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Titanic Ballad Of A Rock'n'Roll Loser album cover
1.83 | 14 ratings | 3 reviews | 7% 5 stars

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Studio Album, released in 1975

Songs / Tracks Listing

1. Riding Shotgun on my Soul 3'44
2. Honky Vagrant:3'36"
3. Ballad of a Rock 'n' Roll Loser 3'24"
4. The Crippler 3'04"
5. Ricochet 4'12"
6. Following a Line 4'34"
7. Buckshee Woman 3'42"
8. Gambler Dealer 3'50"
9. Only When I Fly Alone 3'59"
10. Don't Turn Around 6'03"

Line-up / Musicians

Roy Robinson: vocals
John Williamson: guitar
Andrew Poulton: drums
Janny Loseth: guitar
Kjell Asperud: percussion

Releases information

Original LP: CBS 8786
CD Release Repertoire Records (REP 4882).
Two bonus tracks:

Sliding Down Again 5'07"
Rock'n'Roll Loser 3'20"

Thanks to zowieziggy for the addition
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TITANIC Ballad Of A Rock'n'Roll Loser ratings distribution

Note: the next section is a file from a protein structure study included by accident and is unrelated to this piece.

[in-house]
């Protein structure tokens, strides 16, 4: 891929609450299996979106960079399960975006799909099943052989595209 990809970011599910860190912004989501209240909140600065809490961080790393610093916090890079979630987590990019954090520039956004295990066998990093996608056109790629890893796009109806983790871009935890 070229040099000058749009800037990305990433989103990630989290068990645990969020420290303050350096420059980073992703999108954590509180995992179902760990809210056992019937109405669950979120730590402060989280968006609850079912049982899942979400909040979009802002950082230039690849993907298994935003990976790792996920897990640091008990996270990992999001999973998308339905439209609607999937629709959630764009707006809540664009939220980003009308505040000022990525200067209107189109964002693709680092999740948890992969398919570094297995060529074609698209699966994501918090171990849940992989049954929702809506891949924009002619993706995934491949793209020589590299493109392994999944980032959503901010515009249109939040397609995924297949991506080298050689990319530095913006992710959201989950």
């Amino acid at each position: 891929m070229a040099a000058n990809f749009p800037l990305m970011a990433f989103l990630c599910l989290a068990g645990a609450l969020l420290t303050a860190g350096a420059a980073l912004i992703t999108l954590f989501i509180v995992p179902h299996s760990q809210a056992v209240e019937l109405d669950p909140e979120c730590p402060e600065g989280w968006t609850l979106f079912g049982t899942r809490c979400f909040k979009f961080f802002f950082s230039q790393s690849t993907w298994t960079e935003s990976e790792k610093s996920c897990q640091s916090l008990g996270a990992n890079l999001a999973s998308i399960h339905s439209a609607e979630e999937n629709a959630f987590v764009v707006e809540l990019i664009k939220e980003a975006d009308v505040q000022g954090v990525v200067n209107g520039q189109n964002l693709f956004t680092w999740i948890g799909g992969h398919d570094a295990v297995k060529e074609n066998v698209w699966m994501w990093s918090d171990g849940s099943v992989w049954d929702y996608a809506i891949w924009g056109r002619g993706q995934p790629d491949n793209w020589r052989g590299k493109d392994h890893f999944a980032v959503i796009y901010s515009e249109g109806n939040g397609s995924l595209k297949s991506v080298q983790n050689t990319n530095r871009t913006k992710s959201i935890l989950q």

(14 ratings)
Essential: a masterpiece of rock music(7%)
Excellent addition to any rock music collection(14%)
Good, but non-essential (21%)
Collectors/fans only (36%)
Poor. Only for completionists (21%)

TITANIC Ballad Of A Rock'n'Roll Loser reviews

Showing all collaborators reviews and last reviews preview | Show all reviews/ratings

Collaborators/Experts Reviews

Review by ZowieZiggy
1 stars This album indicates a dramatic change in "Titanic" music. From a very good heavy prog, the band has turned into some bluesy, country oriented music ("Honky Vigrant"), even soul ("Ricochet") or basic American rock music ("The Cripple", "Following A line").

It is hard to believe that this band released such good albums so far. This has NOTHING to do with "Titanic". A weak blues-rock record, with one fine rock ballad (accordingly called " Ballad of a Rock 'n' Roll Loser") and that's it.

There were some changes in personnel between "Eagle Rock" and "Ballad?". Gone are the great Hammond sounds and the participation of John Williamson (an English blues guitar player) certainly oriented the band in this direction (he co-wrote six songs here). This album doesn't hold any prog moment (nor even related) and was quite a disillusion.

One star, no more. This was an enormous deception.

Review by Easy Livin
SPECIAL COLLABORATOR Honorary Collaborator / Retired Admin